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Britt Daniel's Five Essential Paul Simon Songs

Britt Daniel and his Spoon bandmates (photo by Tom Hines, PR)

Britt Daniel (in the shades) and his Spoon bandmates (photo by Tom Hines, PR)


Britt Daniel, the lead singer and guitarist of Spoon and a member of Divine Fits, is a longtime admirer of Paul Simon's songwriting. In fact, Spoon even covered Simon's "Peace Like A River" in their sets for a spell. And Simon's influence sometimes edges its way into Texas-bred band's songs too, like "The Underdog" from 2007's Ga Ga Ga Ga Ga or "Goodnight Laura" off of 2010's Transference.

Daniel has been pulling long hours in the studio of late with his Spoon bandmates—the band's last album was 2014's They Want My Soul—but when FUV asked him if he could find the time to write about Paul Simon for FUV Essentials, he swiftly sent on this wonderful assessment of his favorite Simon songs:

Britt Daniel's Five Essential Paul Simon Songs:

"Peace Like A River," Paul Simon
We used to do this song a lot a few years ago, I don’t know why we ever stopped playing it. I think it’s the only Paul Simon song we’ve covered? My favorite line is the one he repeats three times at the end of the song:

Oh, oh, oh, I’m gonna be up for a while
Oh, oh, oh, I’m gonna be up for a while
Oh, oh, oh, I’m gonna be up for a while

Crowds always liked those lines too. I’m not sure what it’s got to do with the rest of the song but the moment it describes is so great and I’ve certainly been there. There’s incredible guitar playing on this one. Check the amazing acoustic guitar figure he does twice—once after the bridge and once at the end.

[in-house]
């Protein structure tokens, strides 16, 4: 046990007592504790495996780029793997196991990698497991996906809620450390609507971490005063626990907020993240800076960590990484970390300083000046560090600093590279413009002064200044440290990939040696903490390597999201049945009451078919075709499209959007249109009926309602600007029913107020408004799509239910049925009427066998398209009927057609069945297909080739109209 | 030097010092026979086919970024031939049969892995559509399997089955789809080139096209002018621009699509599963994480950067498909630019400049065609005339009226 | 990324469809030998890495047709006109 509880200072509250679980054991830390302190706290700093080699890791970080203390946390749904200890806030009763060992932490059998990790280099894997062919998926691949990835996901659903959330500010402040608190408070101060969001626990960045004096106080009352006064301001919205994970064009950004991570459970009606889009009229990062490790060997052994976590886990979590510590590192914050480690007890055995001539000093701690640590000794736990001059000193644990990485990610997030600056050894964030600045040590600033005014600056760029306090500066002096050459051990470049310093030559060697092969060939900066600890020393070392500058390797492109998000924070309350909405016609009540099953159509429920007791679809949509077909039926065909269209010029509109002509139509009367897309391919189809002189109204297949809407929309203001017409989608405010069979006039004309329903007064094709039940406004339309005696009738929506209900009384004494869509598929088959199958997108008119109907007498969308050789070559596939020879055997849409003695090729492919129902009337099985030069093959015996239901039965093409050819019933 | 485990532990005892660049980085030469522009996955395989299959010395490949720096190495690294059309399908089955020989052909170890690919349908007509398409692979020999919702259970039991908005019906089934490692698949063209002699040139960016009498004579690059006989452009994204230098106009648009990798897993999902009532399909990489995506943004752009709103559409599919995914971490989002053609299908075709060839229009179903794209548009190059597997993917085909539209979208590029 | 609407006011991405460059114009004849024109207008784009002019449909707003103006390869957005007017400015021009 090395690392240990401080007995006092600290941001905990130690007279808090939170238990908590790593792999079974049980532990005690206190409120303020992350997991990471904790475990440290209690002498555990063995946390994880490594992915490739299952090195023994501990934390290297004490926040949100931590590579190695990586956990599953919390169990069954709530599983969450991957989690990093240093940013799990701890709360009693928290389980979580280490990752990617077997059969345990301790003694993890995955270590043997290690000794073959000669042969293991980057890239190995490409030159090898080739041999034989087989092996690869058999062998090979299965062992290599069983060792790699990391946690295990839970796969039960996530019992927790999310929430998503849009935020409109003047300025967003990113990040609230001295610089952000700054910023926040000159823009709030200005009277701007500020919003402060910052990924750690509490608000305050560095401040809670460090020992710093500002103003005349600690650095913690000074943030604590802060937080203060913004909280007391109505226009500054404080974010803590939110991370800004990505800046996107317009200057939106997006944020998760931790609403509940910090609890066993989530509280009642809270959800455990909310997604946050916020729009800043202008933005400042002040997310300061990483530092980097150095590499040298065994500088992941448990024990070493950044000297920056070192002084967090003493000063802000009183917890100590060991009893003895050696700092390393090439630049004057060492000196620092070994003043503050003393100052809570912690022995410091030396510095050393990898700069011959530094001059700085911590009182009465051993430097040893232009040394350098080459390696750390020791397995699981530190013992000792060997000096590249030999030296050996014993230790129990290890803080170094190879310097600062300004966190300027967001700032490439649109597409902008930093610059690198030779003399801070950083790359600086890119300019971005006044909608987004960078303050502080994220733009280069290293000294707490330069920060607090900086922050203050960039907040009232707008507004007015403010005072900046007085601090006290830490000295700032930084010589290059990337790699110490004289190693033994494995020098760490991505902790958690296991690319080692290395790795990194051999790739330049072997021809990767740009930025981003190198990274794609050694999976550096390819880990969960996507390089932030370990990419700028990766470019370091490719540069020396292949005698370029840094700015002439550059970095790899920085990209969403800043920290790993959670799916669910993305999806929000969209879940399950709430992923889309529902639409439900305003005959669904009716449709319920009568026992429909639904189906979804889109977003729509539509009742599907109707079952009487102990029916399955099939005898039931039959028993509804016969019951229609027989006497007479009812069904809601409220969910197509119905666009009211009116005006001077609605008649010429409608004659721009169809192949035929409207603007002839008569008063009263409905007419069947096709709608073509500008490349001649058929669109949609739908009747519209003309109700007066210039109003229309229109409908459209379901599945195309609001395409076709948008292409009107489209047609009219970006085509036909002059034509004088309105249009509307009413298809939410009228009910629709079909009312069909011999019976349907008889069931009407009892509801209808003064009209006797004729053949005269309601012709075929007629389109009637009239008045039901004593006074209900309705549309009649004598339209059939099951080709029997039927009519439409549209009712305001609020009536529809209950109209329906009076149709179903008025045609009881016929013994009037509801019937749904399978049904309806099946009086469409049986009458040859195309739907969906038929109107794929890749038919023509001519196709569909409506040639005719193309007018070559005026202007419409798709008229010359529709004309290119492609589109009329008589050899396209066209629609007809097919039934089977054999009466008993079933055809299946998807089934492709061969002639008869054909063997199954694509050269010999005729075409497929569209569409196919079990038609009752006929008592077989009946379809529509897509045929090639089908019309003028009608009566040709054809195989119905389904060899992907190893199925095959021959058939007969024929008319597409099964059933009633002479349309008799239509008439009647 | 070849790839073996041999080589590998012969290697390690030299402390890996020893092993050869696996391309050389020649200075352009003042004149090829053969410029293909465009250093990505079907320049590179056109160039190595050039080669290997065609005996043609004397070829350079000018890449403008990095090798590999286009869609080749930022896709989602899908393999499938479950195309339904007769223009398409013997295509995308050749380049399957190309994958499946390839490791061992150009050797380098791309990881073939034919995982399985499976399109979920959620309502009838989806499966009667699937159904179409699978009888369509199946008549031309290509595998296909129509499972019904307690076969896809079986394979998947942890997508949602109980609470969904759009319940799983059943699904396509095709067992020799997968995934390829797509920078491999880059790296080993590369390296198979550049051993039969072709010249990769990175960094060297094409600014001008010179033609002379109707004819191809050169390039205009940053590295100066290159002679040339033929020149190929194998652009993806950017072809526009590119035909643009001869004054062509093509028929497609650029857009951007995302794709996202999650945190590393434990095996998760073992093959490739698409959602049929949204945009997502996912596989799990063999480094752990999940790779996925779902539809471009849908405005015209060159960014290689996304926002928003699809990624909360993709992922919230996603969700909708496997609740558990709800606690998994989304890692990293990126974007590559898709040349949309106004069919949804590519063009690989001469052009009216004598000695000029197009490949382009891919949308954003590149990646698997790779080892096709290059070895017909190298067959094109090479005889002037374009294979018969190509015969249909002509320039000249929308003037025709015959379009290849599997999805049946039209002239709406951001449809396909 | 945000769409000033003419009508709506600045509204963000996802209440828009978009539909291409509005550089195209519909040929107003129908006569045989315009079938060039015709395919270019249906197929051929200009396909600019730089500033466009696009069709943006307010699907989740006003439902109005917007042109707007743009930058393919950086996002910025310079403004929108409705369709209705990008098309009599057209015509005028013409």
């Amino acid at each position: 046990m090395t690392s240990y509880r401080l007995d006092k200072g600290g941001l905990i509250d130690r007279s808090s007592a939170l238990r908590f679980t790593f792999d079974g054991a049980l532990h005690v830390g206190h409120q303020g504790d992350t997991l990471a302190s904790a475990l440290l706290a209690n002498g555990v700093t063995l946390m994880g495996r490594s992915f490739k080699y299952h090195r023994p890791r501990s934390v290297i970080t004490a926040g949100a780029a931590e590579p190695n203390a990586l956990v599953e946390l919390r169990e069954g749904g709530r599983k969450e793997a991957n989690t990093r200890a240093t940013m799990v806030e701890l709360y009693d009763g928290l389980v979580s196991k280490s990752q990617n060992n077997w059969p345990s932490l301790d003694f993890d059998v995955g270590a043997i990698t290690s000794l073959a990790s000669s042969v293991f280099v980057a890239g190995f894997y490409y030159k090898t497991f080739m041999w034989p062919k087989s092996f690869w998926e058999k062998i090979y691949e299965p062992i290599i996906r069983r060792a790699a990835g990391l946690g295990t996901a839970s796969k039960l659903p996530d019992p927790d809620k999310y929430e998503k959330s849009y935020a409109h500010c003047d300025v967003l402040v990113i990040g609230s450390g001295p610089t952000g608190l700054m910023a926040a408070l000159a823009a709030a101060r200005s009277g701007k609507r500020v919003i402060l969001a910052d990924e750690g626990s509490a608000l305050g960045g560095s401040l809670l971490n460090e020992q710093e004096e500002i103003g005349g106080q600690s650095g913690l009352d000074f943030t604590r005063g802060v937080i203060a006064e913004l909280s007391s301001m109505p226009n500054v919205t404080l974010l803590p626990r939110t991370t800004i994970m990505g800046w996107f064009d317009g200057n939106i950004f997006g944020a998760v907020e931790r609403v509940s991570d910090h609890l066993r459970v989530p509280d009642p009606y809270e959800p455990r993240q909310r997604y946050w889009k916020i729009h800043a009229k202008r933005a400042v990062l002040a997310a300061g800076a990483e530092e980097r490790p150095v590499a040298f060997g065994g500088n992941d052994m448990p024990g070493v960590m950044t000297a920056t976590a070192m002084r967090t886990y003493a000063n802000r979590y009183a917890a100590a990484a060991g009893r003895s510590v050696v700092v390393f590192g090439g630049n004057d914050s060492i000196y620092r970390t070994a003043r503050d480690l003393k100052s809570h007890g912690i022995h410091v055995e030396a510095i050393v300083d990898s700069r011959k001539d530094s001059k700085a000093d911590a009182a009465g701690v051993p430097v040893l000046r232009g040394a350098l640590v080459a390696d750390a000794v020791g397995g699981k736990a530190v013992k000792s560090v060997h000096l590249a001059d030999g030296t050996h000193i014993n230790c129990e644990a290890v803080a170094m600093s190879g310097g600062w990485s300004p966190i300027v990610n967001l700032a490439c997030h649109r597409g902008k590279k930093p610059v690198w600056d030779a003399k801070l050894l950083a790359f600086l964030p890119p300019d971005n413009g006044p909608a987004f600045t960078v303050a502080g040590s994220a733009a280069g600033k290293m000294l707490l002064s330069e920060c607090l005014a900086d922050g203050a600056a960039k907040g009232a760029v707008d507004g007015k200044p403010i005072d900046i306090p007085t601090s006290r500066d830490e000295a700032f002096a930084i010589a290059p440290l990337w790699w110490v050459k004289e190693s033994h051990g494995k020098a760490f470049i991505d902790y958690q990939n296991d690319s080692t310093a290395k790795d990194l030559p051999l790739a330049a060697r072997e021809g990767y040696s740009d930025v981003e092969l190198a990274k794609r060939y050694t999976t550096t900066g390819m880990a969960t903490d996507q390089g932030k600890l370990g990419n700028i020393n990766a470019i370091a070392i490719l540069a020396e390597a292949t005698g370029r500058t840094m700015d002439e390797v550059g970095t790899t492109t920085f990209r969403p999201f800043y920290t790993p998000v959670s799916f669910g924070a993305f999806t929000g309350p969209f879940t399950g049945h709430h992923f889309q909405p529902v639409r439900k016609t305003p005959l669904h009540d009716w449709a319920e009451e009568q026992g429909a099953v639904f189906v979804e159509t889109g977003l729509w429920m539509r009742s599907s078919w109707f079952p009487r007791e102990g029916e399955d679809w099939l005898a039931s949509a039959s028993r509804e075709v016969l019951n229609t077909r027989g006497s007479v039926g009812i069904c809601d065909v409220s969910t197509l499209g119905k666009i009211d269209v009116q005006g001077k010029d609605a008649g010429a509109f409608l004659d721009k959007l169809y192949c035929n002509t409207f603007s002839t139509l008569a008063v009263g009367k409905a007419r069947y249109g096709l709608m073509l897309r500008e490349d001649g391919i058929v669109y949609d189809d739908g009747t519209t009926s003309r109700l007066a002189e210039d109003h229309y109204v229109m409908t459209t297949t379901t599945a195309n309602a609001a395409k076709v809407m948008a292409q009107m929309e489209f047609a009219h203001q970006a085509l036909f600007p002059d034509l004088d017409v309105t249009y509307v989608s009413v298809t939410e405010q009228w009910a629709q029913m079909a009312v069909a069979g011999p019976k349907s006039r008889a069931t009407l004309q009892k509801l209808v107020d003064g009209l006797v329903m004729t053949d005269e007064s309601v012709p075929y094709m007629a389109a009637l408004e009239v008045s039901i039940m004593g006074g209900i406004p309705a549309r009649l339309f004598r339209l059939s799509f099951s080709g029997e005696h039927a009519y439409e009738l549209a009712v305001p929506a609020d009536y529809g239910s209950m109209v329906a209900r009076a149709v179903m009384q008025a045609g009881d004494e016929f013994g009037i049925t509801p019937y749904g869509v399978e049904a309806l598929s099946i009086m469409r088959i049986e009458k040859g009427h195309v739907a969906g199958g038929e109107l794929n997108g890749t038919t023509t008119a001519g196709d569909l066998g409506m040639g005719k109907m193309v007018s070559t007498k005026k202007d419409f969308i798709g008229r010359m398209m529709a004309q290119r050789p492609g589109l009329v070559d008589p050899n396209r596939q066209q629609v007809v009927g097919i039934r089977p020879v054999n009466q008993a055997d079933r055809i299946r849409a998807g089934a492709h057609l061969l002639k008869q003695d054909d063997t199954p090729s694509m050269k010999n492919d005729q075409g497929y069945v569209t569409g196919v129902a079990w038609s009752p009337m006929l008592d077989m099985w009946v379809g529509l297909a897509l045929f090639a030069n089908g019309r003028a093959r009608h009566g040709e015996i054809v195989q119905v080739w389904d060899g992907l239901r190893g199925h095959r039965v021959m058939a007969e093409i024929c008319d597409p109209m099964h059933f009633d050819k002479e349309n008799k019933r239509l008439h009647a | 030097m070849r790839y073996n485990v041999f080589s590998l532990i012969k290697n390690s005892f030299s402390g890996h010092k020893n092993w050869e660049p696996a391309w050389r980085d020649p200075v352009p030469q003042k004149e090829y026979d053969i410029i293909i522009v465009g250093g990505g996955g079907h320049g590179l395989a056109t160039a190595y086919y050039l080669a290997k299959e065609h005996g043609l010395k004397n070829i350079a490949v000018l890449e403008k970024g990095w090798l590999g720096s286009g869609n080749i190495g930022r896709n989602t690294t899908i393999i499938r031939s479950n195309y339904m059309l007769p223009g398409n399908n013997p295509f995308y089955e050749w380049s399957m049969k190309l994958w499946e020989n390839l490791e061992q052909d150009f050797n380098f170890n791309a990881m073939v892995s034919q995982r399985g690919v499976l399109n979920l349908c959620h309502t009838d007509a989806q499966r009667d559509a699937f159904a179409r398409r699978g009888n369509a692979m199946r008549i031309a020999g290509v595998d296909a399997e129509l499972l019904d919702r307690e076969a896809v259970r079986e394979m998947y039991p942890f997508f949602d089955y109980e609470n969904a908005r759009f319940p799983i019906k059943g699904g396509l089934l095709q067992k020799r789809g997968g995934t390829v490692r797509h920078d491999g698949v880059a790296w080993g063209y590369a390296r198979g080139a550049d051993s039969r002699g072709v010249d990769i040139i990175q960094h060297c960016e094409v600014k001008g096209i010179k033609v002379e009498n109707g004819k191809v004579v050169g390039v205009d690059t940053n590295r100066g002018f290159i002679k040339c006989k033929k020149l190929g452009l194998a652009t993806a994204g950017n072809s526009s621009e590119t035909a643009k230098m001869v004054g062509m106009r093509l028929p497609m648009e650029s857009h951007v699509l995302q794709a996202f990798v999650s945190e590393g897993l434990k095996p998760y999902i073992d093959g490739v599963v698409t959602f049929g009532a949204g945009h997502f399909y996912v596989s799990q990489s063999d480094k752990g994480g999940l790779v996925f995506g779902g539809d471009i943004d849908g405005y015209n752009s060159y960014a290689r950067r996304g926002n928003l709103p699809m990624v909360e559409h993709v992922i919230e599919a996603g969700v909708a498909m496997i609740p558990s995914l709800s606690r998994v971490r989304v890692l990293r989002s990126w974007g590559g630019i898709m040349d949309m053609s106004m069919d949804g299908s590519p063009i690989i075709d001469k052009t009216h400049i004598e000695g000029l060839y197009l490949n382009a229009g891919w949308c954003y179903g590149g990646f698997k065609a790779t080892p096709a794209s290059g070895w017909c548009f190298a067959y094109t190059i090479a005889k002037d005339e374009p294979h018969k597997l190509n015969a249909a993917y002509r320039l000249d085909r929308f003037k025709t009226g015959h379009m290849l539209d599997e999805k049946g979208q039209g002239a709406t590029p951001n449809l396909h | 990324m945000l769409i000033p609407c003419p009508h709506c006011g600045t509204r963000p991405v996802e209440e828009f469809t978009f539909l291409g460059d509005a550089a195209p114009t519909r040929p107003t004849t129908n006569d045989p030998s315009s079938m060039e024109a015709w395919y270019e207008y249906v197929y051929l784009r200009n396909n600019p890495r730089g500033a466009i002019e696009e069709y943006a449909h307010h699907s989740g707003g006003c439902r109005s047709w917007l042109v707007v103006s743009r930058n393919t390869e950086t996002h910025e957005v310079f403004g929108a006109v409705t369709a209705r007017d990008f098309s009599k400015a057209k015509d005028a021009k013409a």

"One Man's Ceiling Is Another Man's Floor," There Goes Rhymin' Simon
Right off the bat he sets up a sense of dread with that descending opening piano figure—a great riff with an insane, almost impossible time break in the middle of it. You get the feeling you know where he's going and then the time breaks and an ominous low riff comes out of that riff. It throws everything off and leaves you with the feeling that something dark is present, insisting to be made known. For me the greatness of this song's lyrics (as is often the case with Paul Simon’s songs) is what’s alluded to but not explained.

There's been some strange goin's on
And some folks have come and gone
Like the elevator man don't work no more
I heard a racket in the hall and I thought I heard a call
But I never opened up my door

And then the bridge. This part creeped me the hell out when I was a kid sitting on the floor by the record player and reading the lyrics in the gatefold:

There's an alley in the back of my building
Where some people congregate in shame
I was walking with my dogs
And the night went black with smog
When I thought I heard somebody call my name

"Mother and Child Reunion," Paul Simon
“The mother and child reunion is only a motion away”—only a motion away? I love it.

"Bridge Over Troubled Water," Bridge Over Troubled Water
If everybody in the world would be made to get super blitzed, lay down on the floor, and listen to "Bridge Over Troubled Water" a few times, we might know peace in our time.

"The Boxer," Bridge Over Troubled Water
The recording accident you hear at 4:44 made an impression on me long before I’d thought about writing songs or making recordings. Listen for what has got to be a bit of vocal reverb from an earlier vocal take which went longer than the final take. You hear it poke through the mix like steam from a subway grate, just as the climax of the song is fading and the calm of the end section is taking over. It’s perfect—a great accident that they wisely kept.

-Britt Daniel
June 2016

Read all of FUV's Five Essentials.